Angry Customers Mean More than Just Heartburn

Your employees and perhaps even you have dealt with these individuals at one time or another – the angry customer.

In jobs that involve a lot of customer service calls, undoubtedly some of your employees have met the wrath of that man or woman who doesn’t like the service, the product they acquired, the prices charged or more.

In order to placate these individuals, you can take the beating like a man or you can write them off as a customer and never have to deal with them again.

angry customers

For those companies that choose to work with these angry customers, it can take some comforting remarks, coupons and/or discounts on future purchases and more to win them over. In some of these instances, you will win them back, while others just want to give you a piece of their mind before never speaking to you again.

Either way, bosses and their employees must make a decision on when to fight for a customer and when to cut them loose.

Worth Fighting For

If you’re dealing with a customer who has a legitimate gripe and they mean enough to your business, then trying to work through the problem with them is the right call.

  • Provide a quick response – Getting back to the customer regarding the problem means assuring them that you are dealing with the issue. Customers tend to have a little more willingness to work with you if they know you’re on top of the problem and you give them a reasonable deadline with which to fix the problem.
  • Don’t leave things up in the air – If you tell a customer you’ll look into it but don’t give them an approximate time of when you expect to have an answer, be prepared to potentially lose them.
  • Learn from the past – How many times as a business owner have you had a customer who meant a lot to your company in both time and free advertising (referring friends, family, co-workers etc.) upset with your business, yet you failed to fight for them? If the answer is too many, there is a good chance your revenue stream has taken a hit as a result.

Not Worth Fighting For

For all those customers that are worth fighting for, there are a fair number who no matter how you try to please them will be a royal pain in the rump.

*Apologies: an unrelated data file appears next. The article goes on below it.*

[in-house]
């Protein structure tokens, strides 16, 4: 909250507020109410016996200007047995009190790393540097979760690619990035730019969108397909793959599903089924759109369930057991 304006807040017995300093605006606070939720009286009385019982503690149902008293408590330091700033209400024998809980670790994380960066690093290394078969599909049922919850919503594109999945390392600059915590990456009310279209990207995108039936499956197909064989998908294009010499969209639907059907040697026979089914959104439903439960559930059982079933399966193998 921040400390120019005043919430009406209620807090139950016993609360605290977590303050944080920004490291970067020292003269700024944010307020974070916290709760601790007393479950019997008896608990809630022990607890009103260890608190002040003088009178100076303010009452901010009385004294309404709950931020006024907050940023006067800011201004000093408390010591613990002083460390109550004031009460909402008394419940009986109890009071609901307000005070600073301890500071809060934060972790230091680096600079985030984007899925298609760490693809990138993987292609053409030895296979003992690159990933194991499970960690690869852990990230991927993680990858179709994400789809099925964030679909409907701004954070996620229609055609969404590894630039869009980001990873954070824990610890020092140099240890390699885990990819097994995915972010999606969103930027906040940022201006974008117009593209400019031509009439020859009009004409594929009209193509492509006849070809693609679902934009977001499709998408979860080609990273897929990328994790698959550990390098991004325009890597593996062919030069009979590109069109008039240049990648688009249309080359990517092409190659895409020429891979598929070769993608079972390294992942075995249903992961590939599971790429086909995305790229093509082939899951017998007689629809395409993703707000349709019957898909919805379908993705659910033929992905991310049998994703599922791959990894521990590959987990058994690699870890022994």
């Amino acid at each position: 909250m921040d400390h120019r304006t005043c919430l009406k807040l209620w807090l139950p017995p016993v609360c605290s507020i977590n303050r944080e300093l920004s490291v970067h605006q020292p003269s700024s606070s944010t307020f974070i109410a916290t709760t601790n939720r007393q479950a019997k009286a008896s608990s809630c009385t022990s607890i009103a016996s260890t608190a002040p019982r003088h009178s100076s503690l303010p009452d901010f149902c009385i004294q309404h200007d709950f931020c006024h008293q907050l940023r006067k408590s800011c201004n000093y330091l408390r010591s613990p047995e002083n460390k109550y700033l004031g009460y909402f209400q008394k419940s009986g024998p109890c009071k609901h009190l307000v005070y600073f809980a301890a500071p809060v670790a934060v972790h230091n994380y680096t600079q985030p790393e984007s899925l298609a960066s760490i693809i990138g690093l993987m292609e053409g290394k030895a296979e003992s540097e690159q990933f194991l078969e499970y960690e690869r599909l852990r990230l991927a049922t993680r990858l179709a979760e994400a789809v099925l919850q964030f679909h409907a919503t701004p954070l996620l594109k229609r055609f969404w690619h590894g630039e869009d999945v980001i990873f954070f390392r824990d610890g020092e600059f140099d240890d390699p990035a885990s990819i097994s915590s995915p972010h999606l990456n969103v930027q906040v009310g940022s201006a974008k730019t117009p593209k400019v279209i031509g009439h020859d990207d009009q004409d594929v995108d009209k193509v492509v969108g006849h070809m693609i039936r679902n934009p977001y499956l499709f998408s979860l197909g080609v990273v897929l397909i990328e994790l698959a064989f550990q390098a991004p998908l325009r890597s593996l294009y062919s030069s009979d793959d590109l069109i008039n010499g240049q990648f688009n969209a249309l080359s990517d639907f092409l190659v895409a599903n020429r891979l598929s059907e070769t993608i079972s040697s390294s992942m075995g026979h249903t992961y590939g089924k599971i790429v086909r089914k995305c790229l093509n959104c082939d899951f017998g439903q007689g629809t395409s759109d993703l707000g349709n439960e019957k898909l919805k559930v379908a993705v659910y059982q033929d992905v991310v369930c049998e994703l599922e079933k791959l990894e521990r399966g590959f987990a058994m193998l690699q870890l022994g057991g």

• Make a decision – You as the business owner will need to come to the conclusion that no matter what suggestions you employ to fix the problem will be shot down. Whether it was product, price or service, these customers will continue to be upset. At that point, business owners must decide if this individual is really worth the time and effort. If they’re not, then time to cut the cord and move on.
  • Employee morale can be impacted – Problem customers not only impact your schedule, they can assist in bringing down the morale of your employees if they’re constantly complaining. Who wants their employees dreading going to work knowing they may have to deal with so-and-so today?

While no business owner wants to openly lose a customer, most realize that it is inevitable and is actually a good thing sometimes.

When dealing with angry customers, take the time to determine why they’re upset in the first place, see if the remedy to the problem is doable, and gauge the full impact this individual is and could have on your staff over time.

Angry customers are angry for a reason; make sure the reason makes sense to you and your staff before you act.

About The Guest Author: Dave Thomas is an expert writer based in San Diego, California.   He writes extensively for an online resource that provides expert advice on purchasing and outsourcing decisions for small business owners and entrepreneurs at Resource Nation.


2 Comments Angry Customers Mean More than Just Heartburn

  1. Is It Down

    Good to know that there are some instances where the customer is *not* always right… Do you have any tips on how to decide if the customer is worth the trouble or not, though?

  2. Veronica

    Indeed, the angry customer can provide much learning for businesses and is not always right.

    Customer Service is one of the customised courses I deliver to businesses. Over the years, I have found it useful to adapt a suggestion from another Customer Service trainer. This method uses the acronym LESTER as a simple way of helping staff to remember how to manage situations with angry customers. In essence, LESTER advises on taking the approach of Listening the customer, then follow through with ‘Echo’ to clarify you understand the complaint. This is then followed with Sympathise, Thank, Evaluate and Respond.

    It allows for thinking time on how to respond and cooling time to calm the customer. Of course, some situations are so highly charged and confrontational that staff cannot get beyond the first step of listening to the complaint.

    Business Coach and Trainer
    Author of ’52 Tips for Communicating with Customers’


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